Prior to forming the company, I was typically spending 2 to 3 hours each day commuting on top of being at work for 10+ hours a day. During this time period, I also helped a friend start a medical device company called BioMod Surfaces (not to be confused with BioSurfaces). This was a 60 mile drive each way twice a week to help that get underway. While the various commutes started to take their toll on me, the bigger issue I had was that I could not really help out Tina with our very young children or even spend enough time with my crew. We were fortunate to have Tina be a part time stay-at-home mom, which put all of the weight on her shoulders of doing everything. Those of you who are/were in Tina’s position know that is the hardest job that anyone can have and the pay is horrible (although my pay working at an academic institution was nothing to write home about either). Our priority was, and still is, all about our family. We knew we weren’t going to be as financially secure as many friends and folks around us were, but that was not our goal. I did not want to be a father that his kids saw once in a while if I had a choice. I wanted to be a dad that did not miss the important times in their lives. One day, I came up with the “brilliant” idea that starting a company would be a way for me to control my destiny. Like with every decision that we make, Tina and I made it together. This was a huge risk, but we thought if we were going to take it, this would be the time. We have a favorite phrase from a movie called “Valentine’s Day” that we like to use a lot. It describes making decisions when you are young. The phrase goes, “Full of hope. Full of promise. Ignorant of reality.” I would like to say this rang true in this case.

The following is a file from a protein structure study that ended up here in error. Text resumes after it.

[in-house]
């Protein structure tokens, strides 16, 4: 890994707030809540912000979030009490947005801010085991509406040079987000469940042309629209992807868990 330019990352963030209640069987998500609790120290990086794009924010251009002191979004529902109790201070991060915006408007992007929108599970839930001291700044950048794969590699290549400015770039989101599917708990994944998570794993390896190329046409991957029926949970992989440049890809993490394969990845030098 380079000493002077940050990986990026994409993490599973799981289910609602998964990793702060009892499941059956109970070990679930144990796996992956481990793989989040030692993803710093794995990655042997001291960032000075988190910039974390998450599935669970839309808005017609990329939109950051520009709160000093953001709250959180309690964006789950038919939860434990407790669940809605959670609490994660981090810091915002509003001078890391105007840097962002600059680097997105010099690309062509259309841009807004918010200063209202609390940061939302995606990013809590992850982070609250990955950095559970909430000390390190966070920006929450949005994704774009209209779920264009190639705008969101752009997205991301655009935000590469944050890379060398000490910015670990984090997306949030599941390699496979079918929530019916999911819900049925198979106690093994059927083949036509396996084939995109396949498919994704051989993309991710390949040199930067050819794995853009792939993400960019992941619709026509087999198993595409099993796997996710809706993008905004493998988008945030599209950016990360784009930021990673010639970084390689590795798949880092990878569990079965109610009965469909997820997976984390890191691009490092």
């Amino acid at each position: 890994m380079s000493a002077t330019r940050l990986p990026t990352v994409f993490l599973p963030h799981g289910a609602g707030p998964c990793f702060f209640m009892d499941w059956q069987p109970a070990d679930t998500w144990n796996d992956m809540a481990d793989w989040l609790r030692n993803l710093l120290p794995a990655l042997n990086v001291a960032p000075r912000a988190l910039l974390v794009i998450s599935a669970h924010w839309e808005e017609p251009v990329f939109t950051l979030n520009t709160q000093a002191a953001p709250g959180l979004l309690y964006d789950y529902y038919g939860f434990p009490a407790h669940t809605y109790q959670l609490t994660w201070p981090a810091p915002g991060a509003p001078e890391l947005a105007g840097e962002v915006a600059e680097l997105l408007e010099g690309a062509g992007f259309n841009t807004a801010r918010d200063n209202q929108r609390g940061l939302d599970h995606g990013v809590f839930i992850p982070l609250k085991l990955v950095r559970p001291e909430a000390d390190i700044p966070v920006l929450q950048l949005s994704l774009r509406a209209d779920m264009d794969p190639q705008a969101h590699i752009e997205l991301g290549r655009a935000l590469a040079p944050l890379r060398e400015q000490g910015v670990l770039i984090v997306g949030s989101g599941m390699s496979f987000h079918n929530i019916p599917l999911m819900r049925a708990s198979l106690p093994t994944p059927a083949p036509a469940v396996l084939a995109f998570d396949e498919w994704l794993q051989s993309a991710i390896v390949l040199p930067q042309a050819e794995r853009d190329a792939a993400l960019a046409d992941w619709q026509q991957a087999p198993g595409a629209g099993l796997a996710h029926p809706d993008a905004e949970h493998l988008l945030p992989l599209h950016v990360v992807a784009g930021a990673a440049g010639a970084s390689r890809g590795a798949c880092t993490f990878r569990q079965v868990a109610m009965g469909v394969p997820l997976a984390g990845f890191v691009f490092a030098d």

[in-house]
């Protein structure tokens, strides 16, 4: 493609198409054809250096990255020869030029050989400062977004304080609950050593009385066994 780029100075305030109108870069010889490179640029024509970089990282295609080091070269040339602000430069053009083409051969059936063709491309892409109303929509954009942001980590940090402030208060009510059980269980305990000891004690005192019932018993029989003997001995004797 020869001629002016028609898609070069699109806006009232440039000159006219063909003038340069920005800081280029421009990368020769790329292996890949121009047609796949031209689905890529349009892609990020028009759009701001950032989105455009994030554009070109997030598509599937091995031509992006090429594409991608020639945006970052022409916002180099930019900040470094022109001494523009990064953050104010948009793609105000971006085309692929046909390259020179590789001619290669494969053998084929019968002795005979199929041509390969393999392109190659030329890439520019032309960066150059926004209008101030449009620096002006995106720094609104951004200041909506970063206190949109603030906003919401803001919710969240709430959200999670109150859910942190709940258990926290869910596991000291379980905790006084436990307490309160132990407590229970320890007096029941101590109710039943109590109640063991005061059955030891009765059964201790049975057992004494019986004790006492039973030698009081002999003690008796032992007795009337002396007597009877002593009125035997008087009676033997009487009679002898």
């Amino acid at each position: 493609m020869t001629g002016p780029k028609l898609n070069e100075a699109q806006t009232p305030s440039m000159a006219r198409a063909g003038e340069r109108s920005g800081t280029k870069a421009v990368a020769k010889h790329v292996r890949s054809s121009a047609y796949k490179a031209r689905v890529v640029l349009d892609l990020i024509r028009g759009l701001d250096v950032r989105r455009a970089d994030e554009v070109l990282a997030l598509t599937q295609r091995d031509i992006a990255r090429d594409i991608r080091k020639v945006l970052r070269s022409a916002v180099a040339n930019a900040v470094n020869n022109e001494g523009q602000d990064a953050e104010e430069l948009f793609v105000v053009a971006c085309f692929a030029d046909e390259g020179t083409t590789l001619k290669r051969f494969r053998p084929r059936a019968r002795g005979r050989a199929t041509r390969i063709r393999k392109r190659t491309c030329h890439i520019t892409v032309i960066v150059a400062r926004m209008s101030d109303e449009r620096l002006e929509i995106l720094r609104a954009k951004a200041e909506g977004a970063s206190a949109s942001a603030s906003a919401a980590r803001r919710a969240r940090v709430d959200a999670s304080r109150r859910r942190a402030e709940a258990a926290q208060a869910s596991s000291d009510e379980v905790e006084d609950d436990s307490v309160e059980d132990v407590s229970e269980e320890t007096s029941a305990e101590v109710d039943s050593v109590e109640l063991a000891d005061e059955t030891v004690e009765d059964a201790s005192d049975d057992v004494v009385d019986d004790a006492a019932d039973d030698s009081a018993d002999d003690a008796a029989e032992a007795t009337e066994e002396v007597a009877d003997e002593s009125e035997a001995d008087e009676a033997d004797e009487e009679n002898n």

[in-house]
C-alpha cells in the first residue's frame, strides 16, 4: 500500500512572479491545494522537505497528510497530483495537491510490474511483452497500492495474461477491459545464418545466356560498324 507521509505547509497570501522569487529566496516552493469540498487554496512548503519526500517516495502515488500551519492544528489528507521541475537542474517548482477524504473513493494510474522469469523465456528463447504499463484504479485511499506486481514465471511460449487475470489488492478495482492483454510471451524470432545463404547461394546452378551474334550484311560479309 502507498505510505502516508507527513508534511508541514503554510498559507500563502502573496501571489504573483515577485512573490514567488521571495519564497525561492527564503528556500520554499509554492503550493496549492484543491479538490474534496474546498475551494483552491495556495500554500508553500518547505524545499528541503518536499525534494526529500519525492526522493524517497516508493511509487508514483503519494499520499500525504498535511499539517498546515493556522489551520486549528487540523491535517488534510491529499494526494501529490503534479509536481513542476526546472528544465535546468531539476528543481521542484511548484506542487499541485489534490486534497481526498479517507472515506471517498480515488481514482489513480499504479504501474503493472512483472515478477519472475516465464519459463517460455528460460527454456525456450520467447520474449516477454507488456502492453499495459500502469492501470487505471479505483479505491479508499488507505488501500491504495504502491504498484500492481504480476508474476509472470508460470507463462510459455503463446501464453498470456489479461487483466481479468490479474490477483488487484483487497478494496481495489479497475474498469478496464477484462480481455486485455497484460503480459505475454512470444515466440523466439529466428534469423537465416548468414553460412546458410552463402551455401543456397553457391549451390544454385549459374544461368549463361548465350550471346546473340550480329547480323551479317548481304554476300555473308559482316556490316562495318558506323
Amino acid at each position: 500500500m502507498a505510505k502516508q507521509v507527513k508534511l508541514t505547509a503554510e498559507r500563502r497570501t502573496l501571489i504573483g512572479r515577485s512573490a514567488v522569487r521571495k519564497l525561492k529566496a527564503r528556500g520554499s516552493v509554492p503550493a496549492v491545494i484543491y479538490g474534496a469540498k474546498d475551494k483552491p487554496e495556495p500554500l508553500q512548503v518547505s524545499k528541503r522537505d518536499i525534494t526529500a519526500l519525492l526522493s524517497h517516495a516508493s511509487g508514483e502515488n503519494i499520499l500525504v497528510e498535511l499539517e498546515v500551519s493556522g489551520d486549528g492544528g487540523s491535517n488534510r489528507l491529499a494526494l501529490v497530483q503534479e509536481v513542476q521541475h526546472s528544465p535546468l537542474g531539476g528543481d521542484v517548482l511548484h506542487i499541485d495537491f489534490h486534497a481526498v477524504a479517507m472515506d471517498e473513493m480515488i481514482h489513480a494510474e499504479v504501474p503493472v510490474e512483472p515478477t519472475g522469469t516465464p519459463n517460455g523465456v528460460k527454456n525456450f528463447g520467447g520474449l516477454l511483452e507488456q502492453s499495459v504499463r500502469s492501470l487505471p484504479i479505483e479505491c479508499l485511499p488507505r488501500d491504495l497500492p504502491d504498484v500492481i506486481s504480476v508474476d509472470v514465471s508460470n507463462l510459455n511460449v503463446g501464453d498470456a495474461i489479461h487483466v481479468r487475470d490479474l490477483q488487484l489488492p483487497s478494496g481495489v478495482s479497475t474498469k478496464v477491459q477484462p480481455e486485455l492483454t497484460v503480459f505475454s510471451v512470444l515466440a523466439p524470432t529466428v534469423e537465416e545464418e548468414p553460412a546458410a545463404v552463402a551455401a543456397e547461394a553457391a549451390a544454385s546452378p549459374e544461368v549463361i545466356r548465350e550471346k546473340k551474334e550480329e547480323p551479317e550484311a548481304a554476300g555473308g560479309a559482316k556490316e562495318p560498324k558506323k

Grant and contract writing came easy since I was used to doing that (getting them funded was a different story). Being a scientist, the business aspect to the company did not come easy. That being said, we were willing to learn and always sought out advice along the way from friends to business advisors. Anyone that was willing to teach us. There are too many people to mention by name, but know that this success is in part due to your willingness to answer dumb questions from the scientists. This is why I advise all science and engineering students in college to take some general business classes. We have learned a lot along the way and always try to pay it forward when we can. The “brilliant” idea of starting the business to control my destiny was good in certain aspects in that I did not have the long commute and I could see my family at any time I wanted. Tina and I were able to get over to the kid’s events, which was truly the best perk of the company. The amount of time spent/day at the business, however, really didn’t change. Things need to get done. It is like a third child. It’s just that I could shift my time around to not affect seeing the kids. I remember one person that we were working with saying to Tina that he thought I worked banker’s hours (9am – 5pm) and I needed to put more time into the business (he was not saying it as a joke). I thought Tina was going to slug him since she of all people knows my schedule and knew that wasn’t even remotely true. If I had those hours, maybe I would have a lot less gray hairs on my head.